What's on Your Kid's Mind Today?

by Jessica Gilstrap, LMHC
Recently I was asked to speak at one of our local high schools here in Orlando and spent time with a group of 9th – 12th graders (14-17). The topic of our discussion was centered on family systems and family dynamics. During our time together, they posed many interesting questions relating to families and family relationships. I wanted to take some time and share some of these questions with you and discuss what was on the minds of these particular adolescents that day.

1. Should parents and kids be real close friends/best friends?
Surprisingly, the answer is No. Parents are not called to be their child’s best friend; they are to be their parents. I often talk with parents who think that it is better to just be their child’s friend or pal; this is just not the case. Children yearn for rules and boundaries; they want to know what they can and cannot do. It brings children to a level of security when they know that they are operating within a framework of expectations. When parents become their child’s friend, they later have difficulty establishing guidelines for expectations, thus relinquishing their parental responsibilities.

2. What problems are most prevalent in our families today?
In my counseling practice, we see many different types of family issues. Ordinarily these issues stem from some form of abuse which can manifest itself in many different ways. The most frequent types of abuse are: physical, sexual, emotional, spiritual, and verbal. Following abuse, teenagers act out through rebellion, truancy, forms of addiction and adjustment. As you might have surmised, each of these issues tends to relate back to the parent’s ability to set appropriate boundaries and expectations. The fact is, when one family member is struggling or rebelling, unfortunately it affects the rest of the family system. Single parents tend to face the most difficulty, because they must fill all of the roles: breadwinner, rule setter, and enforcer. It is hard enough to raise children when both parents are in the home and active, when you have a single parent that is forced to wear both of the “parental hats”, it is definitely challenging.

3. What is the impact of family activities?
A family operates as a unit and when the family does activities together, whether it is going to a child’s sporting event, going to the park, or attending church together, they learn to communicate with one another. Communication is key when thinking about relationships. So often I see families that do not know how to communicate with each well and this poses a myriad of issues. Also, the value of the other family members becomes increasingly more real, because you spend time with one another. Family interaction is very important; families that spend leisure time together and hang out together have a greater tendency to get along. The challenge becomes greater as the teenager gets older and begins to make their own plans and follow their own schedule; this is where planning and setting expectations is critical. A parent’s goal here should be to get the child to make an investment in time to be with the family. When we invest, we recognize value. A word here for parents, pick activities that your teenager will enjoy, even if it is not your number one choice. Whether camping, biking, hiking, or just having a set dinner time, your goal is to spend time and communicate. We find that watching TV, or going to the movies does little to open lines of communication.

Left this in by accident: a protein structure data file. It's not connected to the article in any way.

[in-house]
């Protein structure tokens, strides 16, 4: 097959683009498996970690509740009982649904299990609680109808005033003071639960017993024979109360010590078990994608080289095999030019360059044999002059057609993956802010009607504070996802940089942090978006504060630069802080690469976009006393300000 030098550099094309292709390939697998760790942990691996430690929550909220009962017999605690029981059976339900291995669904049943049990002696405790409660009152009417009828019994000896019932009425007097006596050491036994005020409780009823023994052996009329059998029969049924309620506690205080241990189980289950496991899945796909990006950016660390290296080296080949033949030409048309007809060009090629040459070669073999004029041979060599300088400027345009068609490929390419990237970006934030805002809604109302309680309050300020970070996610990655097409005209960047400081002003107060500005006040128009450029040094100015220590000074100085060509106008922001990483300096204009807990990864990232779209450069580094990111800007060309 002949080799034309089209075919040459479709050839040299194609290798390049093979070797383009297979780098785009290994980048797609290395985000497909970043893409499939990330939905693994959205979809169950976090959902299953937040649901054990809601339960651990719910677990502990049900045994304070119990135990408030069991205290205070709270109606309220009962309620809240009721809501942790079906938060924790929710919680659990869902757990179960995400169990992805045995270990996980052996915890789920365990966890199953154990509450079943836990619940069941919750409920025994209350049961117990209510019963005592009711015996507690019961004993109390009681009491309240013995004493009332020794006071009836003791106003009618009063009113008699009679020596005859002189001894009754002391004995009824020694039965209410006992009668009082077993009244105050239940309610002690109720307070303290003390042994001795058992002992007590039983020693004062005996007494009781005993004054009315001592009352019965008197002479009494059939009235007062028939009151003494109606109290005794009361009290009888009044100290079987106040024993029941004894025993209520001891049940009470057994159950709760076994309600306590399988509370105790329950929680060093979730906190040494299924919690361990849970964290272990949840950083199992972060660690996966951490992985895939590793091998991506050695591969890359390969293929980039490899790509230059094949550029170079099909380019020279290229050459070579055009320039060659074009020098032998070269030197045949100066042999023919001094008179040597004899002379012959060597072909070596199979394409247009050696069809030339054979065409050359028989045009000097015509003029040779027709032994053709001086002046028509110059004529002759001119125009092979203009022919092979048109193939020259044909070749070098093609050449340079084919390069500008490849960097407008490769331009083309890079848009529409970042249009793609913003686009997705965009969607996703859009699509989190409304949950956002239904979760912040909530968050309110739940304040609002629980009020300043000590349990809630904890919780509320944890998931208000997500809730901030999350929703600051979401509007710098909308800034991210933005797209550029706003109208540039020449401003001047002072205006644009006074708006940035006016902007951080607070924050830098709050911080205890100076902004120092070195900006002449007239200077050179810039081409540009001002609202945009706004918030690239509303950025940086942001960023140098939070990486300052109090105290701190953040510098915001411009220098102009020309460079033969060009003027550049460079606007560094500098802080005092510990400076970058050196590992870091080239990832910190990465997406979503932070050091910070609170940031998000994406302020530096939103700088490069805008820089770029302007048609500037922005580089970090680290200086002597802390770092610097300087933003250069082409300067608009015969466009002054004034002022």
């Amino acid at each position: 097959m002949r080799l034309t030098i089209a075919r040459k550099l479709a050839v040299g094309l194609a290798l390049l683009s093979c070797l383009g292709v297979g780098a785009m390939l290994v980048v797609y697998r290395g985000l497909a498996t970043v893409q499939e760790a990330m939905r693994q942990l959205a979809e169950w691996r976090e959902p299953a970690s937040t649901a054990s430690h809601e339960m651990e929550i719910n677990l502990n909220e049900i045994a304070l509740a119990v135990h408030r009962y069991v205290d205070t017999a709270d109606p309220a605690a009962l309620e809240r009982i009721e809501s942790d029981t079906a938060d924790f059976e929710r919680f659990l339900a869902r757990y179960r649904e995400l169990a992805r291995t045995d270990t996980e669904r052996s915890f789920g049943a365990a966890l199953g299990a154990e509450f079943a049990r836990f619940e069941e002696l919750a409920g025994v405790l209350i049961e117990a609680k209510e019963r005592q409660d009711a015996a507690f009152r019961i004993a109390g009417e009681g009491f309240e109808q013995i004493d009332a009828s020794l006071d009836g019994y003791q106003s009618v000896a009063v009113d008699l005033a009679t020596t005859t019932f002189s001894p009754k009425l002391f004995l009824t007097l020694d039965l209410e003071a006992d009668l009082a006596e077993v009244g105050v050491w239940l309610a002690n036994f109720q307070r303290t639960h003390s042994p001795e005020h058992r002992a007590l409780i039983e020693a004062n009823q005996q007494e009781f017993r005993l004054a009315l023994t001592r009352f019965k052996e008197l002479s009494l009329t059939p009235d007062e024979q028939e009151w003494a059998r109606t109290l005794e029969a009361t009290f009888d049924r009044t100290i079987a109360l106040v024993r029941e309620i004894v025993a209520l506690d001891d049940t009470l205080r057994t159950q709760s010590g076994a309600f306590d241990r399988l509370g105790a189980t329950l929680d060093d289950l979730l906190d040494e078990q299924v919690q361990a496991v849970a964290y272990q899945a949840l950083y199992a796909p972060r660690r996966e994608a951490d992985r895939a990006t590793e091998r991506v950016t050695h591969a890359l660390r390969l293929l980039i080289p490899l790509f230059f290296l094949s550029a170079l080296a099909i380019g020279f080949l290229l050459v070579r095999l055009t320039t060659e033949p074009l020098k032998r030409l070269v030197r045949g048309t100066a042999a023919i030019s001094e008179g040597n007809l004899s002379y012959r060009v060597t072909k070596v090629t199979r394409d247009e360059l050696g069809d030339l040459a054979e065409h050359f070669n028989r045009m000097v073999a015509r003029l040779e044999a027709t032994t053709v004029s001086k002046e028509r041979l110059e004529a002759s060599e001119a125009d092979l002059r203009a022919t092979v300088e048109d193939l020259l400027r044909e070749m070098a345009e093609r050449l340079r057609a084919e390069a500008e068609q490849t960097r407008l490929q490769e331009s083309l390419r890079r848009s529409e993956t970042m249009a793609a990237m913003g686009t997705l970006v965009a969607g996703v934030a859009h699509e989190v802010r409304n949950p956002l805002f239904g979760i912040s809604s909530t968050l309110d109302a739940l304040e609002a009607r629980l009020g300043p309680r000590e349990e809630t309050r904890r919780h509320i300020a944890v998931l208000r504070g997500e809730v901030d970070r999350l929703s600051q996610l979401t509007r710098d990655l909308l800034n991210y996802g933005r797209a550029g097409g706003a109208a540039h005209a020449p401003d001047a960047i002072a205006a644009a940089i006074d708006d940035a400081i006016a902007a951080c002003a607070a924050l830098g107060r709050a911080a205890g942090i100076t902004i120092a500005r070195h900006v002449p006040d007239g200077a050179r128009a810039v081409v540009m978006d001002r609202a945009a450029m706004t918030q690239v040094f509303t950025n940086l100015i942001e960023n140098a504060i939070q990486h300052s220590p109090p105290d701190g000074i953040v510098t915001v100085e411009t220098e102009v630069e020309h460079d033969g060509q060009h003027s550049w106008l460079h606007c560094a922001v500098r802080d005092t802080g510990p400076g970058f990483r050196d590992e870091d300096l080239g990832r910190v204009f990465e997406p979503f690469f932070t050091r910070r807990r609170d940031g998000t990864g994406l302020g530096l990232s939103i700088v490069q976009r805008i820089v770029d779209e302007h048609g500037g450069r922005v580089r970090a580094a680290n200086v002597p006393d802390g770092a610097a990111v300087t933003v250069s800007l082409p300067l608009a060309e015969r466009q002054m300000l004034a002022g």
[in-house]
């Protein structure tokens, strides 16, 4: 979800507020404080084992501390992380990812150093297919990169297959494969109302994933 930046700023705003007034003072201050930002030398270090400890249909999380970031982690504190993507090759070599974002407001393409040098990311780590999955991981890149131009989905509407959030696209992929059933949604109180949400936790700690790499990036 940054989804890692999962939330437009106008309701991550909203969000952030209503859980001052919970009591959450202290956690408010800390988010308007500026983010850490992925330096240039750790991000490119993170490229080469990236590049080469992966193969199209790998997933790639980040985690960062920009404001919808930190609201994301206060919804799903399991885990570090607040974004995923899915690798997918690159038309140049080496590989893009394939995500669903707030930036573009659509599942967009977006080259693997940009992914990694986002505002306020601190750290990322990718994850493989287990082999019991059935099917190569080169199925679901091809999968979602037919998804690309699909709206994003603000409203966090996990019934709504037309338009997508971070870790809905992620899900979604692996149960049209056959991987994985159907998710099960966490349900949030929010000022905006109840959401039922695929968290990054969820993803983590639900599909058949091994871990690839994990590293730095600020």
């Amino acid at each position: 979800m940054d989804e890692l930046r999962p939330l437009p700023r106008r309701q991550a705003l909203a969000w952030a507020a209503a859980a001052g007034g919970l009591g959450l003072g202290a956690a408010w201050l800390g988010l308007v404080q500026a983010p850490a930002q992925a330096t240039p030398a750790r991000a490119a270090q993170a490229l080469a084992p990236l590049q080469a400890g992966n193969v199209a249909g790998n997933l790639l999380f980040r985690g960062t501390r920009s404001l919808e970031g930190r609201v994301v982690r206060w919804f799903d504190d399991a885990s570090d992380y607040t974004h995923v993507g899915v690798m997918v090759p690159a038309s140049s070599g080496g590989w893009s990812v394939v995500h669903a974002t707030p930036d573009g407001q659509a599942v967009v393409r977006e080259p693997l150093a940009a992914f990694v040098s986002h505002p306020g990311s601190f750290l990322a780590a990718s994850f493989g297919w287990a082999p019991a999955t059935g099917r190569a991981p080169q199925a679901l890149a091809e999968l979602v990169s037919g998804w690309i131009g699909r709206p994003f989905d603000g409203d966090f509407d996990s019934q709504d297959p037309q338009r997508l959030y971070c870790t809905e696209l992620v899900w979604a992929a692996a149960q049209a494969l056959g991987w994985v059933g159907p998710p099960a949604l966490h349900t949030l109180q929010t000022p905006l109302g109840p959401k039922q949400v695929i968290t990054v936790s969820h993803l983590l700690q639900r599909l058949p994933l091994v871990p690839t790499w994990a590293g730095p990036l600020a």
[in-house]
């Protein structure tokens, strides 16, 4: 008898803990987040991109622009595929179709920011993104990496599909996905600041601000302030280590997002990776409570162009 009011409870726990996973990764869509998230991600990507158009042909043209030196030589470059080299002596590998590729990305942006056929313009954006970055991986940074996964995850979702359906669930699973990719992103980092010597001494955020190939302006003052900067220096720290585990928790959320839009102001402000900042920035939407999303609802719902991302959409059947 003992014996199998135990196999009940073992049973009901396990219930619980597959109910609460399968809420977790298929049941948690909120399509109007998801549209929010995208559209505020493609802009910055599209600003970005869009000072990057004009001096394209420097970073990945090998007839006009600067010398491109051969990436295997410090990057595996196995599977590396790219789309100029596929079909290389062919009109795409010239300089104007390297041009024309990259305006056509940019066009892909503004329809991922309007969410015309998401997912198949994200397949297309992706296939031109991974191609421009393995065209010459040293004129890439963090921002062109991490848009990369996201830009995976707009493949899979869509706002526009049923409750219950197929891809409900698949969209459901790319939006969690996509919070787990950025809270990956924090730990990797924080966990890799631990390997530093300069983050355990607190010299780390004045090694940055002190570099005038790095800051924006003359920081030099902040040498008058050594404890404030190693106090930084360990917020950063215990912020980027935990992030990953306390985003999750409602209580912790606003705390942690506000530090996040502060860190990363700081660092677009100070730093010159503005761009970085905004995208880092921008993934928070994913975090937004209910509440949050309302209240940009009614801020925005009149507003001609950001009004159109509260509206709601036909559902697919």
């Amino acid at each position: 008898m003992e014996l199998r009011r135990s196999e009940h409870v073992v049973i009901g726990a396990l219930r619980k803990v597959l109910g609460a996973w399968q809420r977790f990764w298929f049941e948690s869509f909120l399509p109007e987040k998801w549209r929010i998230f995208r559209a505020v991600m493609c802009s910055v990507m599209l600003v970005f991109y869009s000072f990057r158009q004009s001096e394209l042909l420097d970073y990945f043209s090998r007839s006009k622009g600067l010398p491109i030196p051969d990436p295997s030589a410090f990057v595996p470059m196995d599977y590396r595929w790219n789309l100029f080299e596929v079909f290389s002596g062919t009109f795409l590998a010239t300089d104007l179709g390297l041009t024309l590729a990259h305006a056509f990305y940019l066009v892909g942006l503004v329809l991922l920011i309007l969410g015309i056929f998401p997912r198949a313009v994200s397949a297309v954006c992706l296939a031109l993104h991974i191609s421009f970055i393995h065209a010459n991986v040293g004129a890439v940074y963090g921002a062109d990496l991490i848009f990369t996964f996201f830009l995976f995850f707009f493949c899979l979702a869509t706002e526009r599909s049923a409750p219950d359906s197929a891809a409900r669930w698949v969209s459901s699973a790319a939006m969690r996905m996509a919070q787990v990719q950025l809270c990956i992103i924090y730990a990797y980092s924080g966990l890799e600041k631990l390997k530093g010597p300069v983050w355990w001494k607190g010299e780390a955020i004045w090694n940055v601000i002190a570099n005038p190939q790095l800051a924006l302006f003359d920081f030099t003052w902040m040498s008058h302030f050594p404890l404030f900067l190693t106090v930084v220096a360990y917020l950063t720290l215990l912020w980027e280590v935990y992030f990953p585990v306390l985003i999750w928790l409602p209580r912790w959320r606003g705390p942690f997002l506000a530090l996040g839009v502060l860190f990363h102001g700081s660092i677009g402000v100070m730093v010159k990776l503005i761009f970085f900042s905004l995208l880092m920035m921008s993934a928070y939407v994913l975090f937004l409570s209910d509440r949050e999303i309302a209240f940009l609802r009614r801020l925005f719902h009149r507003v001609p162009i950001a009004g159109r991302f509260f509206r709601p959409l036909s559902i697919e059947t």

4. How do we improve family relationships?
A broken family relationship is not something that gets “broken” in a day or a week and therefore will most likely not be “fixed” in a day or a week. Parents, kids tell me overwhelmingly that it is their parents’ fault! Maybe, maybe not, but we have learned that parents make as many mistakes as kids do. When you do, and you will, take responsibility for your actions. When you model this behavior, your children will do the same. Healing in a family is something that takes both a willingness to recognize the issues and a motivation to make the necessary adjustments to facilitate healing.

We have discussed the importance to time together, and of communicating with one another. Make planning and communicating a priority in your family. Set the stage by planning time and events so you can be together. Take responsibility for setting this in motion.


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